(The Hosting News) – When U.S. Federal authorities pulled the plug on file sharing site Megaupload earlier this month due to piracy accusations, thousands of digital files belonging to the site’s users were rendered inaccessible.
Would users be able to retrieve legitimately legal files before the feds forced the file sharing site’s hosting companies to erase Megaupload’s server data?
According to a CNN report, U.S. Attorney Neil H. MacBride had indicated that the deletion of server information could take place soon. “It is our understanding that the hosting companies may begin deleting the contents of the servers beginning as early as February 2, 2012,” MacBride previously stated in a court letter.
However, it now appears such an action will not happen just yet.
Web hosting companies which have provided for Megaupload including Carpathia Hosting and Cogent will not move forward to provisioning their servers for a while. On Monday, MegaUpload defense attorney Ira Rothken stated via Twitter, “Carpathia and Cogent agreed to preserve consumer data for additional time of at least two weeks so #Megaupload can work with US on proposal.”
Rothken’s statement was followed up today by an official press release from Carpathia Hosting concerning the matter. Carpathia Hosting Chief Marketing Officer Brian Winter said his company “has no immediate plans to reprovision some or all of the Megaupload servers.”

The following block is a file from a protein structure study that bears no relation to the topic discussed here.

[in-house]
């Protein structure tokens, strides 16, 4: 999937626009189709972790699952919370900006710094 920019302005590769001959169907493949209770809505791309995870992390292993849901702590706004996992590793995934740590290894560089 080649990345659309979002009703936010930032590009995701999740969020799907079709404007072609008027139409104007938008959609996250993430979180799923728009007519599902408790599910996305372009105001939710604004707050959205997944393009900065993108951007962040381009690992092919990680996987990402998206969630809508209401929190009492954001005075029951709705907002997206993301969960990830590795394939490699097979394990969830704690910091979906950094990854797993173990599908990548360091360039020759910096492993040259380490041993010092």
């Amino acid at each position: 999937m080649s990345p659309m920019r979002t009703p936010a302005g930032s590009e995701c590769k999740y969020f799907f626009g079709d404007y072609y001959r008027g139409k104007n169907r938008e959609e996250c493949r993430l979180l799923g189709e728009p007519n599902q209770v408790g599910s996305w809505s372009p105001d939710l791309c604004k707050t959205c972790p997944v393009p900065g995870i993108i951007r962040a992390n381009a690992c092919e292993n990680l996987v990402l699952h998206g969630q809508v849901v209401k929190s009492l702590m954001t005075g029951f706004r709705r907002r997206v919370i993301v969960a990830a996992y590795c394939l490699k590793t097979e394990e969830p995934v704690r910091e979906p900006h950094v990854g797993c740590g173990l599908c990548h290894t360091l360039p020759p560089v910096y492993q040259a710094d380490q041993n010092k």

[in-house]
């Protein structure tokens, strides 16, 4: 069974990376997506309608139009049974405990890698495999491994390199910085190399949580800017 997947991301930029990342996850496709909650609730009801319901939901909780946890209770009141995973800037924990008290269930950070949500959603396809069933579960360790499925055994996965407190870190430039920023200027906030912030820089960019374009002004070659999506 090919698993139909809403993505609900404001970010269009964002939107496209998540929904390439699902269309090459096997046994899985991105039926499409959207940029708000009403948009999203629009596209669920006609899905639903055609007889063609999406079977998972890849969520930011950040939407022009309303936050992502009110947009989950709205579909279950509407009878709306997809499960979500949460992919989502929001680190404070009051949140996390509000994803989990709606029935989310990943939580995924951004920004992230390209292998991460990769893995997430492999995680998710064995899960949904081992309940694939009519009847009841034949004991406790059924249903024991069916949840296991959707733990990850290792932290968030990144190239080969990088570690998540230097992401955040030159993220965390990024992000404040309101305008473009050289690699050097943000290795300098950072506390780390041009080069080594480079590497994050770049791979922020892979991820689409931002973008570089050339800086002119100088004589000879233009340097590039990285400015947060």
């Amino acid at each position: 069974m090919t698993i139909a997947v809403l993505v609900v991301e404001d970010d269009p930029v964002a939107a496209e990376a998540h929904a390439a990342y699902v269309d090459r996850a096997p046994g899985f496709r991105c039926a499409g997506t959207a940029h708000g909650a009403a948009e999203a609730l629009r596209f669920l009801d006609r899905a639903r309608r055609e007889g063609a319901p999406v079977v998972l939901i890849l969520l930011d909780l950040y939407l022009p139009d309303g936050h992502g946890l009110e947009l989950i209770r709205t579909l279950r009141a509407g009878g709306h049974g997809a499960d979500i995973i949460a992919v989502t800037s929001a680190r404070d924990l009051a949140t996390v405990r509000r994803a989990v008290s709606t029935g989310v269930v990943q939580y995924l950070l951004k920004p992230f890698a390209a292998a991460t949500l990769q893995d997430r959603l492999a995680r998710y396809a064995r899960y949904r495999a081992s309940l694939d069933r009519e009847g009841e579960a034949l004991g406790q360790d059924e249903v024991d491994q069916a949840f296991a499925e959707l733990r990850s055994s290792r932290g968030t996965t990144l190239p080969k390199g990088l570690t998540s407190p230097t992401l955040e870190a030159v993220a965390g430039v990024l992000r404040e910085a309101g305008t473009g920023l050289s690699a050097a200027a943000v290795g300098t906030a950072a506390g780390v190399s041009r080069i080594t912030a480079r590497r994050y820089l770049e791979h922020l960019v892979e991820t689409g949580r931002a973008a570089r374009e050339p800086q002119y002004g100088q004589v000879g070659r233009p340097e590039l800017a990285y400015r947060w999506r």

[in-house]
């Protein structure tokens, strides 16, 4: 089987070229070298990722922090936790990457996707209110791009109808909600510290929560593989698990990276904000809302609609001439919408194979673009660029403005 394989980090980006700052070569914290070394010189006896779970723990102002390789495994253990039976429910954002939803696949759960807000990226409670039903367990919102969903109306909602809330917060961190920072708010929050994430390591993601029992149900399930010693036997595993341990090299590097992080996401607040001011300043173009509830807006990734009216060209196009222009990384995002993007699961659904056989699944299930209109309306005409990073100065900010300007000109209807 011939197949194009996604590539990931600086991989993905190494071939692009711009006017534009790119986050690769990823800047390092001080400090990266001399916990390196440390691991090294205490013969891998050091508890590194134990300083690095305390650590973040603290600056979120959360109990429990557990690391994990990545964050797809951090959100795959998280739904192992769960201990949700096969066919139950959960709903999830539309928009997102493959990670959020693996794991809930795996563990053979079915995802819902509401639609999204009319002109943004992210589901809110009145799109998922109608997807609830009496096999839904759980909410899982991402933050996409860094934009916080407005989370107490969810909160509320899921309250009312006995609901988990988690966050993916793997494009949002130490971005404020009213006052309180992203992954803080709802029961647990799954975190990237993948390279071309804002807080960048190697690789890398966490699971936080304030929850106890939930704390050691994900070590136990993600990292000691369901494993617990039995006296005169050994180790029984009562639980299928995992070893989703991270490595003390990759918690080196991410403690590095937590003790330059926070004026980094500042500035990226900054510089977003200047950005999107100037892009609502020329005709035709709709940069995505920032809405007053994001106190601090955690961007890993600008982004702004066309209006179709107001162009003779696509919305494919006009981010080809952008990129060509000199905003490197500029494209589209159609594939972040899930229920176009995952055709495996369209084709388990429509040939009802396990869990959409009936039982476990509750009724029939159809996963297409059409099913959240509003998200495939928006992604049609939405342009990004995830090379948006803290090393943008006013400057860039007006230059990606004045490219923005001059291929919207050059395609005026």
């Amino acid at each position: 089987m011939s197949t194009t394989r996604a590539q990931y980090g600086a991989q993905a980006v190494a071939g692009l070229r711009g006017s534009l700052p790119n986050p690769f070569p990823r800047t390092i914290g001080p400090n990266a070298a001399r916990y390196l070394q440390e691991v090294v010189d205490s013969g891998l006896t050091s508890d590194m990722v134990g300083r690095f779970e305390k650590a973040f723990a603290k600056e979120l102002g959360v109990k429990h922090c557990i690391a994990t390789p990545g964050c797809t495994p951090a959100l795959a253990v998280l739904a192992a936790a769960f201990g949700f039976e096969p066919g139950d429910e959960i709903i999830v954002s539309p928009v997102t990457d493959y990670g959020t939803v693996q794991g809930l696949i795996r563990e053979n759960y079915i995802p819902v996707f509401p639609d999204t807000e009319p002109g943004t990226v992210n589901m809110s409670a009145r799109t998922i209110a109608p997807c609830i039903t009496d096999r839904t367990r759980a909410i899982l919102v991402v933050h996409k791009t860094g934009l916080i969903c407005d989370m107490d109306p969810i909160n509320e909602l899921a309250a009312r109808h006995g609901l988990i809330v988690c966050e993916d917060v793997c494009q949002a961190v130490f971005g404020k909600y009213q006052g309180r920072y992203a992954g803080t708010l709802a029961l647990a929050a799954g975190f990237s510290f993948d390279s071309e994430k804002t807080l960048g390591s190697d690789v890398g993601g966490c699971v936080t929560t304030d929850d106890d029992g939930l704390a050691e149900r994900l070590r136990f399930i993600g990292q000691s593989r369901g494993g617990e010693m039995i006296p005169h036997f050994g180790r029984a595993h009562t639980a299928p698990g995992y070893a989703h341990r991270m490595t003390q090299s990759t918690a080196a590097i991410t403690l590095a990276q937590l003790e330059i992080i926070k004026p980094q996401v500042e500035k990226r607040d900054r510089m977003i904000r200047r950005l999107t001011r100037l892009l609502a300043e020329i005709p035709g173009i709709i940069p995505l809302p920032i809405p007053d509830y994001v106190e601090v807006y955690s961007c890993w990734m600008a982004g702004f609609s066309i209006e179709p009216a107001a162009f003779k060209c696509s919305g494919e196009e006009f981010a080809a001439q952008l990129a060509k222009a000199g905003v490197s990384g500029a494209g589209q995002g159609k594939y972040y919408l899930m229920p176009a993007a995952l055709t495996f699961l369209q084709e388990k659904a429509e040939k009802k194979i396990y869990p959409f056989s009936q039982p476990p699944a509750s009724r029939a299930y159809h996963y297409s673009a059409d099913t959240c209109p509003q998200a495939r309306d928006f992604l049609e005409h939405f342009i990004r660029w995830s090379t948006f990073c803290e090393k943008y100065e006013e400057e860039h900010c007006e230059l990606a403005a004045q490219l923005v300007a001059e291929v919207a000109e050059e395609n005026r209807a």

Winter continued, “This means that there is no imminent data loss for Megaupload customers.” Winter also stated that if things change, the hosting company would inform users a week prior to any server action taking place.
Meanwhile, Carpathia Hosting is working with the Electronic Frontier Foundation to raise awareness concerning user files contained on Megaupload that are legal, which it hopes to help users retrieve. “EFF is troubled that so many lawful users of Megaupload.com had their property taken from them without warning and that the government has taken no steps to help them,” stated EFF Staff Attorney Julie Samuels on Tuesday.
Despite that, Carpathia Hosting Brian Winter emphasized that Carpthia Hosting did not “have access to any data for Megaupload customers.”
The U.S. Justice Department has accused MegaUpload operators including Kim Dotcom of raking in over $175 million in illegal profits due to the availability of pirated material on the file sharing site. Aside from blocking access to Megaupload, six others in addition to Dotcom received charges related to copyright infringement.
According to U.S. authorities, actions by Megaupload have cost copyright owners over half a million in profits. Megaupload has vigorously defended its actions with the company’s attorney Ira Rothken telling CNET earlier this month, “Many of the allegations made are similar to those in the copyright case filed against YouTube and that was a civil case….and YouTube won.”